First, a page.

Climate change is going to cost Florida more than any other state. It’s not even close.

That’s according to a new report from Resilient Analytics and the Center for Climate Integrity, which projects that the state could be on the hook for building $76 billion worth of sea walls by 2040 to mitigate the effects of climate change — and that’s based on a conservative sea level rise scenario.

To put that in perspective, Florida’s entire 2018 budget was about $88.7 billion.

“As a nation and as a global community, due to climate change, we are set to undertake the most dramatic economic and social transformation in human history,” said Center for Climate Integrity executive director Richard Wiles. “And yet no one has bothered to even estimate what the core components of climate adaptation will actually cost.”

PREVIOUS COVERAGE: Climate change is here. Will Tampa Bay finally get ready?

The center said it tried to do just that by estimating the cost of building sea walls all around the country that could withstand the sea level rise expected by 2040 under a relatively moderate carbon emissions scenario. To do that, it consulted with the engineering firm Resilient Analytics and experts at the University of Colorado, Boulder.

The study only considered the cost of building sea walls in areas with public infrastructure, including roads. Even without factoring in any extreme storm surge events, it found that Florida would have to build 9,243 miles of sea walls at a cost of $75,898,048,000.

That’s the longest stretch of sea walls of any state by more than 50 percent, and the highest total cost by a factor of about two.

Like past studies, the report also found that the Tampa Bay region is particularly susceptible to sea level rise. Pinellas County alone could be on the hook for over $3 billion in climate change related costs by 2040, the report found. The price tag in Hillsborough is $2.7 billion and $1.9 billion in Pasco.

Paul Chinowsky is the CEO of Resilient Analytics and the director of the University of Colorado Boulder’s environmental design program. As the lead scientist on the study, he acknowledged that not every community would need a sea wall to protect itself from sea level rise.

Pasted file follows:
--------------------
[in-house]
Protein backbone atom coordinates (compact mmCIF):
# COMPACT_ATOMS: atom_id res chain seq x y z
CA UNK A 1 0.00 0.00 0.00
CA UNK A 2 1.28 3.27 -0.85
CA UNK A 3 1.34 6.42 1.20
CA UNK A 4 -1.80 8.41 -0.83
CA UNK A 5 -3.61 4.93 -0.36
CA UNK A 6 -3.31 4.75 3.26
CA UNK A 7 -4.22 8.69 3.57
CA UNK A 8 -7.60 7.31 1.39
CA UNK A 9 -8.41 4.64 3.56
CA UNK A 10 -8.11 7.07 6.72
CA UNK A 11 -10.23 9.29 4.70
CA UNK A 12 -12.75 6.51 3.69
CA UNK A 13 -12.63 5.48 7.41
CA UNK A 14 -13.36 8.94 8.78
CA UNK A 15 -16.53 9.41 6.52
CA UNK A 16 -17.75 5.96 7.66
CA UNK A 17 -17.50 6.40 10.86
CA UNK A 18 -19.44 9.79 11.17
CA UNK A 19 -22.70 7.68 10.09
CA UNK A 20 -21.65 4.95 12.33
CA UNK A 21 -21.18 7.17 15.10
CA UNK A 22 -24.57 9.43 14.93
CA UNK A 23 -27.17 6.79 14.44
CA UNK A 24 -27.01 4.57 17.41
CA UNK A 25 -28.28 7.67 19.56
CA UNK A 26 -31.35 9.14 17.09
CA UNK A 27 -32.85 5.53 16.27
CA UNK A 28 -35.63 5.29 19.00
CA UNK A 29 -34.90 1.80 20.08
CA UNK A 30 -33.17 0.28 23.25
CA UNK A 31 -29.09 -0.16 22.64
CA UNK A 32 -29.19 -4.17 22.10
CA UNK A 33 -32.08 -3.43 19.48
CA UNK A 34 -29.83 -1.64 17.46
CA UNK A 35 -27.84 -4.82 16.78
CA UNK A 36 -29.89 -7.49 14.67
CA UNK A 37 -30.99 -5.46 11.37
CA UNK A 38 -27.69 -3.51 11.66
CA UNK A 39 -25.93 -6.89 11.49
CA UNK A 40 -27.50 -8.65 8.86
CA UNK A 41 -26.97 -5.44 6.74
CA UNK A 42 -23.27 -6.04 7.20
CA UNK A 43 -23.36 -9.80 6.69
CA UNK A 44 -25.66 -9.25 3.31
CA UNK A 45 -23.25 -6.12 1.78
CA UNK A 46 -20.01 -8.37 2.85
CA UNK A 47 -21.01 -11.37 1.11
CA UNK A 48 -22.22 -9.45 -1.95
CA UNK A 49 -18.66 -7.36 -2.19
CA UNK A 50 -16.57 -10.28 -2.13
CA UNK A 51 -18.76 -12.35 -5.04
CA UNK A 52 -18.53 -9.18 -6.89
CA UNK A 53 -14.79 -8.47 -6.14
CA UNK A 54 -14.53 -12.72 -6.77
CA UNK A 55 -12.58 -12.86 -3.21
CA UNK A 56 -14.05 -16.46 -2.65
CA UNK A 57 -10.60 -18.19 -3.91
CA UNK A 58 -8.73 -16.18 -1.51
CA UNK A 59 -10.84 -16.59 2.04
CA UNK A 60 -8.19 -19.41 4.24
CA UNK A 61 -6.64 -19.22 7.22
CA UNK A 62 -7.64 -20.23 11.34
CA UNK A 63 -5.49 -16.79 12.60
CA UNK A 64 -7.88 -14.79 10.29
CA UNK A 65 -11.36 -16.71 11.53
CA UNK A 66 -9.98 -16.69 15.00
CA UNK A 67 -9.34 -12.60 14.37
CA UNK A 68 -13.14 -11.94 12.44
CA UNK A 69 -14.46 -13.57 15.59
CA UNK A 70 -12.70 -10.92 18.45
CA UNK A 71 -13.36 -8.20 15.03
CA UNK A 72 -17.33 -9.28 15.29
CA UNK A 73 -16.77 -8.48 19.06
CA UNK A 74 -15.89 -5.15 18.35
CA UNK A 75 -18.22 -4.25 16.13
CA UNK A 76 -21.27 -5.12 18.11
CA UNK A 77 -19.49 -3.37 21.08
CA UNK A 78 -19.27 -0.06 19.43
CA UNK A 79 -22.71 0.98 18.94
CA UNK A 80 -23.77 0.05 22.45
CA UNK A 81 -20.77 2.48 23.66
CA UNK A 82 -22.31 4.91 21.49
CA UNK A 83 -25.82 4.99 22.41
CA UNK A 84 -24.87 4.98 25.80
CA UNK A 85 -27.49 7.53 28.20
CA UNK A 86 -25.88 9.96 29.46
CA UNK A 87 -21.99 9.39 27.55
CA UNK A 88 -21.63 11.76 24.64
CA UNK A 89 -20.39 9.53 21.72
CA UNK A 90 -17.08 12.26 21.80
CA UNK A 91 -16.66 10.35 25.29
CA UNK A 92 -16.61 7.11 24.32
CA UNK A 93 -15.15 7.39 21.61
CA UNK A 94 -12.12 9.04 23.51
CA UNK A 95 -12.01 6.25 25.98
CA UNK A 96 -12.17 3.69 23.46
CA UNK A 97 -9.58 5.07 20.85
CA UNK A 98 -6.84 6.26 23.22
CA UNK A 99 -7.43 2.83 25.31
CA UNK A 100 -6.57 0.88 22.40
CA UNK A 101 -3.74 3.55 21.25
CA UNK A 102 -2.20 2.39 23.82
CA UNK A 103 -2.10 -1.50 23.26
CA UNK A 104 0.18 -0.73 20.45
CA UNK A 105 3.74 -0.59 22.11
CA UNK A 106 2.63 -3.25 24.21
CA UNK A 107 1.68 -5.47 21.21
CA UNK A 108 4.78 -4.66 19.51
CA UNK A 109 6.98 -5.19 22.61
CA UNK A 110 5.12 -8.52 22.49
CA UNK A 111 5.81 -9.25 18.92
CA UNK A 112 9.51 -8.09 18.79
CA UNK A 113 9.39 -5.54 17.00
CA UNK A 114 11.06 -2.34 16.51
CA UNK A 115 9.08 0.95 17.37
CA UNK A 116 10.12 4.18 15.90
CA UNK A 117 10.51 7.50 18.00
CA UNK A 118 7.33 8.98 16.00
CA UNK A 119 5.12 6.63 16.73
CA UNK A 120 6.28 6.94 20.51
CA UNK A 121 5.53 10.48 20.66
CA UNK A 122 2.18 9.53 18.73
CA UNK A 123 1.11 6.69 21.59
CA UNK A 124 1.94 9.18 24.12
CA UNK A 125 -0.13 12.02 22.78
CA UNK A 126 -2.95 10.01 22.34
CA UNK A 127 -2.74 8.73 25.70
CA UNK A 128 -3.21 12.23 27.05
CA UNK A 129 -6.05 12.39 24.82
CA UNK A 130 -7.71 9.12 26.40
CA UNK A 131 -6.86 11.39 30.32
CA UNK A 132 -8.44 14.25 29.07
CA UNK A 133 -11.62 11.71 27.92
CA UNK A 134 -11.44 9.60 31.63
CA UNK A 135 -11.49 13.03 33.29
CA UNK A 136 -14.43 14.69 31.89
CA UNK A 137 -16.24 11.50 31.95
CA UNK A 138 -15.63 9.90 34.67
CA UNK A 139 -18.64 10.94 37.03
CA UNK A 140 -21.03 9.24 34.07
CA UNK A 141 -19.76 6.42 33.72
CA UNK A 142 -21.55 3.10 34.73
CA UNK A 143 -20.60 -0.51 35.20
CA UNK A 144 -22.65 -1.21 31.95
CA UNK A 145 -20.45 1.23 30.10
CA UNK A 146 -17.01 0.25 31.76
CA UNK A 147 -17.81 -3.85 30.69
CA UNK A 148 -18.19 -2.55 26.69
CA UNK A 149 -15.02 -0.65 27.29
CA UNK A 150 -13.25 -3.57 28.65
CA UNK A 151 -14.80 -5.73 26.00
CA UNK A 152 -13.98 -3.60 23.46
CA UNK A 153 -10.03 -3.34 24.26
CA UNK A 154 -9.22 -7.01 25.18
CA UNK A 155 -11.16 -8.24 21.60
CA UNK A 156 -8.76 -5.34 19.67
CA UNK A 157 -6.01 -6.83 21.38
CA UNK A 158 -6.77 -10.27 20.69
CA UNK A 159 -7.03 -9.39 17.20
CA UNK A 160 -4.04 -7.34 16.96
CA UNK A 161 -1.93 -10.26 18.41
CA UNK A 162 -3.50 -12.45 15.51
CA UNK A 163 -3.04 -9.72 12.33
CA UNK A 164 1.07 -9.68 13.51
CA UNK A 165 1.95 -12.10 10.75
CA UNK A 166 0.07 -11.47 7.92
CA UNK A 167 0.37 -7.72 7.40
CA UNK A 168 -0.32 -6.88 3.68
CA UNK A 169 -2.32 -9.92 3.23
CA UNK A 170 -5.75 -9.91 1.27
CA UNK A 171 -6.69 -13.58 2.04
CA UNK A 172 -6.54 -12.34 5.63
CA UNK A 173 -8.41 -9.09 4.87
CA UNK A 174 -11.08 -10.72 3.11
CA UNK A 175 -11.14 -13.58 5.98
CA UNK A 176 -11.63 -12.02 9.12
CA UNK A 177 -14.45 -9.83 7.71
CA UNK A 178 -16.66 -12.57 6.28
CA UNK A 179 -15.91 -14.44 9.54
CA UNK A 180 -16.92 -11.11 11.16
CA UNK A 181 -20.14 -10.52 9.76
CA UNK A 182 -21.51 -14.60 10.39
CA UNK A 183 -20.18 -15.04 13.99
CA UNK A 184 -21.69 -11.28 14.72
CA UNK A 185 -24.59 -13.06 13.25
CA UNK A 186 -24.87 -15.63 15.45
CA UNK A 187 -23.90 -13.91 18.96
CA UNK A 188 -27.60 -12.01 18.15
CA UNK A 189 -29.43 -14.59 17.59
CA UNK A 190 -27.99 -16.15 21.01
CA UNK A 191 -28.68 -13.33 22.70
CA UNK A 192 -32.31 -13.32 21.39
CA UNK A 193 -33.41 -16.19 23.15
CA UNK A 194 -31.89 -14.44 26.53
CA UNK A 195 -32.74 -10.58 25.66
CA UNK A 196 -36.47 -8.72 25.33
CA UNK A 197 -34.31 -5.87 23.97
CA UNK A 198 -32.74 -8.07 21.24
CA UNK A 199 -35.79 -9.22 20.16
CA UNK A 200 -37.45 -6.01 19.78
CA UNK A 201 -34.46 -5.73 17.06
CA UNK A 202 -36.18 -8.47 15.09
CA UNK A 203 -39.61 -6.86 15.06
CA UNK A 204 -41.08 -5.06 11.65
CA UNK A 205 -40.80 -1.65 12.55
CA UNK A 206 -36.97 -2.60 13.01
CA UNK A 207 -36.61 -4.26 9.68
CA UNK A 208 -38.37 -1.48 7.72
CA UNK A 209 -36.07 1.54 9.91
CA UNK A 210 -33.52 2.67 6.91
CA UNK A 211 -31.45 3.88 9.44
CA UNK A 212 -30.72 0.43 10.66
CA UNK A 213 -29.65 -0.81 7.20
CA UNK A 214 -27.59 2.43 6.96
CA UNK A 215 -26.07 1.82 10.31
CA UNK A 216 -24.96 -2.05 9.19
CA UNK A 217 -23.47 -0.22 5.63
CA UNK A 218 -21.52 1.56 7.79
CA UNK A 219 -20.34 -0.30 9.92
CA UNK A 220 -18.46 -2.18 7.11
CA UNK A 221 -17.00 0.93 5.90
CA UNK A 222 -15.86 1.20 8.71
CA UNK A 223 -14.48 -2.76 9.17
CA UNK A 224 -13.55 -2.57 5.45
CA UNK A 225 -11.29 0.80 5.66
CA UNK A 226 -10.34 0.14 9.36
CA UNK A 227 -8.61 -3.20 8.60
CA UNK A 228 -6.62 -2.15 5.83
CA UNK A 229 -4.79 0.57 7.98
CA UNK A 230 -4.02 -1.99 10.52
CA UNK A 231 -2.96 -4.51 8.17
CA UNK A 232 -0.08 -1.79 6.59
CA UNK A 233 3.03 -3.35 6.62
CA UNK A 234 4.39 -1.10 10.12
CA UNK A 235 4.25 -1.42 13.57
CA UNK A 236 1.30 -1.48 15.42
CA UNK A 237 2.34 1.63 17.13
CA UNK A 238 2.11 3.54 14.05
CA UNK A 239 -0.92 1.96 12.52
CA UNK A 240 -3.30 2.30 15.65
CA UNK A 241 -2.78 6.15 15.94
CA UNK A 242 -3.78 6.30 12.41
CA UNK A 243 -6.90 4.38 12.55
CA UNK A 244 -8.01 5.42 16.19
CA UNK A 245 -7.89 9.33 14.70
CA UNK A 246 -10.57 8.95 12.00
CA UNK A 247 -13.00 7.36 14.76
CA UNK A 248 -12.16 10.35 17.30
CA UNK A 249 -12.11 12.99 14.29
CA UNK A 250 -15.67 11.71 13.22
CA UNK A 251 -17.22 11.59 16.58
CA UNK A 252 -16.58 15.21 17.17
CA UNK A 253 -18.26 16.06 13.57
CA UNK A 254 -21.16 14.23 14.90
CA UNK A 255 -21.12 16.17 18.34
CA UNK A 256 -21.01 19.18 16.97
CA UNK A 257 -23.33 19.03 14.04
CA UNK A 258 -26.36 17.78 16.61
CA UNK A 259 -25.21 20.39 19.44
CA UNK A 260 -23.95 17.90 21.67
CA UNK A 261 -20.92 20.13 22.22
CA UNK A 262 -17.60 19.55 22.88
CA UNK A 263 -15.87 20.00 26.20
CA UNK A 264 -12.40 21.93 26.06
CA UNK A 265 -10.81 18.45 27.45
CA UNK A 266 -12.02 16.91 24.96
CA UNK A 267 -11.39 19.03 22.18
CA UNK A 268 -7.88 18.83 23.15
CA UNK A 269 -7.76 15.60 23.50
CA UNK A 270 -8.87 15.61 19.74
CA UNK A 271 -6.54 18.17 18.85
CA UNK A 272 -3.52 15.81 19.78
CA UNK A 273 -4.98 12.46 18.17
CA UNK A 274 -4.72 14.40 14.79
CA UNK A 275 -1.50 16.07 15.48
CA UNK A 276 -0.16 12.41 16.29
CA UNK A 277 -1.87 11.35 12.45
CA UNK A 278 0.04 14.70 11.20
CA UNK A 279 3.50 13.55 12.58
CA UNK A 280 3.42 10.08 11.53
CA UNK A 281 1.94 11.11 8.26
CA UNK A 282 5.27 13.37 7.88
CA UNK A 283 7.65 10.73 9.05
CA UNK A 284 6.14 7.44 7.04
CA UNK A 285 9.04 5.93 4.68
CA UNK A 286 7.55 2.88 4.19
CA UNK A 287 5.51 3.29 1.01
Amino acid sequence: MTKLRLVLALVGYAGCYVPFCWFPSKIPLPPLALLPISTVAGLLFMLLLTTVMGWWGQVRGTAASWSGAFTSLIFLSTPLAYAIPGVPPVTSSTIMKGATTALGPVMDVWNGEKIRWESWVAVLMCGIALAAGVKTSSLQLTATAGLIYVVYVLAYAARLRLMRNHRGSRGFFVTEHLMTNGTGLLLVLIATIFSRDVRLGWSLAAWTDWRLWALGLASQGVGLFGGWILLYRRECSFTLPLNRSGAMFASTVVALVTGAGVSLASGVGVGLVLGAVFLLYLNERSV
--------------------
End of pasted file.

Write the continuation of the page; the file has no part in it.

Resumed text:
“The sea walls were just a basic, consistent measure that we could use across the country,” Chinowsky said on the call. “They’re not necessarily the best alternative in every place.”

But communities large and small will need some protection, Wiles said, and that protection will cost money.

When asked for comment on the study, a spokeswoman for the Florida Department of Environmental Protection noted “bold and historic” steps that Gov. Ron DeSantis has taken to protect Florida’s environment.

The governor has created the Office of Resilience and Coastal Protection, which will help coordinate the resiliency efforts of vulnerable communities, said the spokeswoman, Dee Ann Miller. The office offers technical and financial help to those communities as they plan for sea level rise and ecosystem changes, Miller said.

“The CFCI Report ignores this effort, and further is overly simplistic in its analysis in that it is not just seawalls that should or are being considered as part of an effective sea level rise strategy,” Miller said.

The Center for Climate Integrity is a project of the Institute for Governance and Sustainable Development. Its website says it gives “support to those who have suffered damage due to climate change and who seek to hold climate polluters accountable.”

To that end, the report recommends that the government make oil and gas companies pay for much of the infrastructure costs associated with climate change.

The burning of fossil fuels, the vast majority of climate scientists agree, has contributed to rising global temperatures in recent decades. Global warming has caused the oceans themselves to expand, and arctic ice sheets have melted. Both of these phenomenons have caused seas to rise.

Read more: A group of scientists just presented updated sea level rise projections to Tampa Bay politicians. Here’s what they say.

In a statement, Wiles did not offer a complete list of donors for the Institute for Governance and Sustainable Development, a registered 501(c)(3) nonprofit. However, Wiles said the MacArthur Foundation, the Rockefeller Family Fund, the Tortuga Fund and Patagonia Inc. were among the organizations that helped fund the Center for Climate Integrity study.

Read the complete study here.

This story was updated Friday morning with comments from Dee Ann Miller, the spokeswoman from the Florida Department of Environmental Protection.